EDINBURG — Gilbert Tagle, longtime reporter and editor for the Edinburg Daily Review, wrote a story in 2014 commemorating the newspaper’s centennial.
Tagle wrote about the paper’s history and about his history with it. He wrote about its illustrious publisher, Jim Mathis, who covered Kennedy as a White House correspondent and traveled the world as an investigative reporter. According to Tagle, Mathis toured the Rio Grande Valley with LBJ in the aftermath of Hurricane Beulah.
Tagle also wrote about the humble eight-page paper’s reputation for boldness in reporting on corruption and scandals, on bribery schemes and assassination plots and drug trafficking. He recounts being threatened with jail time for not revealing a source, and being threatened in a less legal way by the friends of a drug kingpin he covered.
The Review would run headlines in red, Tagle wrote, to signify a “hot” story.
In many ways, the commemorative article was an ode to an industry and a community that no longer exists, at least in the way they did when Tagle was writing his red headlines.
“It is with great pleasure that I wish The Edinburg Review a ‘Happy Centennial Birthday’ and a hundred more birthdays to follow,” he wrote as his lede for the story.
That wish went unfulfilled. The publication, since rechristened the Edinburg Review, printed its last edition last week and closed its doors for good.
Calls to the paper, a possession of the media giant Gannett Co., went unanswered earlier this week. Gannett also owned the Valley Town Crier and the Valley Bargain Book, which appear to be closed as well.
“Our offices are permanently closed,” a sign taped to the publications’ office reads. “Thanks for your preference and support!”
The news of the publications’ demise was met with sorrow by many of its former staff.
“I really, really had a soft spot for the Review. It was a shock and to be honest it was very hurtful that it would close down this way. I would figure that some folks would be knowledgeable of that history behind it, enough to say, ‘We can’t just shut it down,’” Joey Gomez, a former Review reporter, said. “It was really a paper of record for quite awhile, and it developed a reputation for that really the hard way, just making sure the community was informed as well as possible.”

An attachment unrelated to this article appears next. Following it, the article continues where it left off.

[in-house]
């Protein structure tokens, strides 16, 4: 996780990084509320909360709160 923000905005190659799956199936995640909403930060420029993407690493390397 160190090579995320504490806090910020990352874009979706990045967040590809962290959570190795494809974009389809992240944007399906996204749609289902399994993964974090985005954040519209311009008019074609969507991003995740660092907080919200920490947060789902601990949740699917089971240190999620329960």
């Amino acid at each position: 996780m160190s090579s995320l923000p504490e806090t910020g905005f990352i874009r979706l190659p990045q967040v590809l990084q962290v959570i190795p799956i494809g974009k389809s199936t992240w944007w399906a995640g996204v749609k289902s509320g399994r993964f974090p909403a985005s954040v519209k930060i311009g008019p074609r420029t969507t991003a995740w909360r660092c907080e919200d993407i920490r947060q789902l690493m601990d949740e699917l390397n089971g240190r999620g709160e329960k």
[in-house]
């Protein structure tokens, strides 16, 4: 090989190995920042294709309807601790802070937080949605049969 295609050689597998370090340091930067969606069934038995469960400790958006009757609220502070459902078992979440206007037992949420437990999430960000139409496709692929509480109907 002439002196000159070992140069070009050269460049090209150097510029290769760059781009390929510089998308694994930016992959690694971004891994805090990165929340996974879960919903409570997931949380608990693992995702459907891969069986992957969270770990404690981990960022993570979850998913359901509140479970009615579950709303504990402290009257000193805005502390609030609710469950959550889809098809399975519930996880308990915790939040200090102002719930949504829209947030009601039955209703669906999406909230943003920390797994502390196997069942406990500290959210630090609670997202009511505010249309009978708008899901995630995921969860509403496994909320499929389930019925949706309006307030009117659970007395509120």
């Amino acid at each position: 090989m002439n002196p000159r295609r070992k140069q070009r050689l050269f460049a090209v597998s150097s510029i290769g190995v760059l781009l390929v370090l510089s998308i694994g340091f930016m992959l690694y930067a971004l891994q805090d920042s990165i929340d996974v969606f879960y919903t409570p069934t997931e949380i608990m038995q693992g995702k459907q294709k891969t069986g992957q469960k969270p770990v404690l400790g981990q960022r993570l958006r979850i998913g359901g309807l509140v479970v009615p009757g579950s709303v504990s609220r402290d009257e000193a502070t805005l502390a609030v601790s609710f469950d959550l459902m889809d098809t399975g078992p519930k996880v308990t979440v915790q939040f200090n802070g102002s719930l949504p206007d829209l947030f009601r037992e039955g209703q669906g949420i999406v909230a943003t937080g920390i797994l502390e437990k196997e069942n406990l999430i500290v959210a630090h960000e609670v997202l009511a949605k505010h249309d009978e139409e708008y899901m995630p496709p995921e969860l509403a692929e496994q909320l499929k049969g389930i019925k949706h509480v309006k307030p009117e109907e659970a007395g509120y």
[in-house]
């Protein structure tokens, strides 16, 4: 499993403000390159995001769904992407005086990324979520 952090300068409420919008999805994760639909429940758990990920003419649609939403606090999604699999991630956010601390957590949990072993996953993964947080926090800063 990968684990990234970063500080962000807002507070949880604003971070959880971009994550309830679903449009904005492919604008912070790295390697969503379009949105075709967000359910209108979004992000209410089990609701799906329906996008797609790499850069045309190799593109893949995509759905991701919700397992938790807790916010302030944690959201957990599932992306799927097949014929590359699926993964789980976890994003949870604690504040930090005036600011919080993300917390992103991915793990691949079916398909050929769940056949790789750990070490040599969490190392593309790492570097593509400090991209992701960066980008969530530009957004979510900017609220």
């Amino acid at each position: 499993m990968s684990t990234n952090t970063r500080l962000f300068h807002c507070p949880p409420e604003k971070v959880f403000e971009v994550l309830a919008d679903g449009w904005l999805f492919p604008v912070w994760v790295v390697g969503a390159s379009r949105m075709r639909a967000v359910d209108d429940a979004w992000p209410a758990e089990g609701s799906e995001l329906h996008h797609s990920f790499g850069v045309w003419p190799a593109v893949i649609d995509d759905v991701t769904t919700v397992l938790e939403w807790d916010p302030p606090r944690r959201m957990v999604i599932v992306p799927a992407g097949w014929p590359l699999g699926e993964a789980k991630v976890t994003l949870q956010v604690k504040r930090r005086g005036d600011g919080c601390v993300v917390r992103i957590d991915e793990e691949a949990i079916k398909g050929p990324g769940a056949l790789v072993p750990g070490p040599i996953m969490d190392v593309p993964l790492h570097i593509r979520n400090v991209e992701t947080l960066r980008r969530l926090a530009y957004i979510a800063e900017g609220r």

As someone who grew up with the Review, doing puzzles in the kid’s section as a grade schooler and reading some of those “hot” stories, Gomez jumped at the chance to write for it as a freelancer and later as a staff writer. As the outlet’s only reporter for about four years, he covered school districts, city hall, the county and whatever other stories came his way.
“It’s interesting to see how, when you’re working for a local paper like that, how entwined you become within the community,” he said.
Like many of the Review’s more recent reporters, Gomez was recruited through Greg Selber, a professor at the University of Texas Rio Grande Valley who got involved with the publication during an effort to reinvent it in the early 2000s.
He says the publication deserved its reputation as an influential political paper.
“From what I understand, when LBJ was a state senator, he wanted to get a copy of that newspaper sent to him as often as possible, just to see what was going on in the Valley, ‘cause he had been in Cotulla,” Selber said.
In its more recent history, the Review backed away from hard news and switched to a community news format, which Selber says contributed to its decline. Switching to a free subscription model and the advent of the internet also hurt the paper economically.